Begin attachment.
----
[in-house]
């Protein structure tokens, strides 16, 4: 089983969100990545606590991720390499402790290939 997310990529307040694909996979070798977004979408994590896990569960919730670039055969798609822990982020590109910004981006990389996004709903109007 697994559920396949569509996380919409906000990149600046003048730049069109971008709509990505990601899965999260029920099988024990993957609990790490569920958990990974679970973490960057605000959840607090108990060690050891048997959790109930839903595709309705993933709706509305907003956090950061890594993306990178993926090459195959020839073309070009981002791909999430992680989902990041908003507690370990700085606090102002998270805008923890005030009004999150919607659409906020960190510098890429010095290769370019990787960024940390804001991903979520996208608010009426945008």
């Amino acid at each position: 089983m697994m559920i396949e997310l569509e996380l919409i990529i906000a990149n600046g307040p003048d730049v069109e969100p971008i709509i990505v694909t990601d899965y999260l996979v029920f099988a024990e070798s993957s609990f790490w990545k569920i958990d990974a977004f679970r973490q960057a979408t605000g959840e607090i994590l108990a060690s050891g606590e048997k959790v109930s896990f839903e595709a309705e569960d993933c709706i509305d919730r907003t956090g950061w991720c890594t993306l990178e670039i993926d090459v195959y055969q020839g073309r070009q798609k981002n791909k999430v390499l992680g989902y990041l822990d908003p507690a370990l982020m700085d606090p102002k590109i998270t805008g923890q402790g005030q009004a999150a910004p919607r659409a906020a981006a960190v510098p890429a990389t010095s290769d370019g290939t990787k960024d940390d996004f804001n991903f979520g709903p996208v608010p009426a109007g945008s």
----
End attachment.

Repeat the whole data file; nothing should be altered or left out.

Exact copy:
[in-house]
């Protein structure tokens, strides 16, 4: 089983969100990545606590991720390499402790290939 997310990529307040694909996979070798977004979408994590896990569960919730670039055969798609822990982020590109910004981006990389996004709903109007 697994559920396949569509996380919409906000990149600046003048730049069109971008709509990505990601899965999260029920099988024990993957609990790490569920958990990974679970973490960057605000959840607090108990060690050891048997959790109930839903595709309705993933709706509305907003956090950061890594993306990178993926090459195959020839073309070009981002791909999430992680989902990041908003507690370990700085606090102002998270805008923890005030009004999150919607659409906020960190510098890429010095290769370019990787960024940390804001991903979520996208608010009426945008």
């Amino acid at each position: 089983m697994m559920i396949e997310l569509e996380l919409i990529i906000a990149n600046g307040p003048d730049v069109e969100p971008i709509i990505v694909t990601d899965y999260l996979v029920f099988a024990e070798s993957s609990f790490w990545k569920i958990d990974a977004f679970r973490q960057a979408t605000g959840e607090i994590l108990a060690s050891g606590e048997k959790v109930s896990f839903e595709a309705e569960d993933c709706i509305d919730r907003t956090g950061w991720c890594t993306l990178e670039i993926d090459v195959y055969q020839g073309r070009q798609k981002n791909k999430v390499l992680g989902y990041l822990d908003p507690a370990l982020m700085d606090p102002k590109i998270t805008g923890q402790g005030q009004a999150a910004p919607r659409a906020a981006a960190v510098p890429a990389t010095s290769d370019g290939t990787k960024d940390d996004f804001n991903f979520g709903p996208v608010p009426a109007g945008s």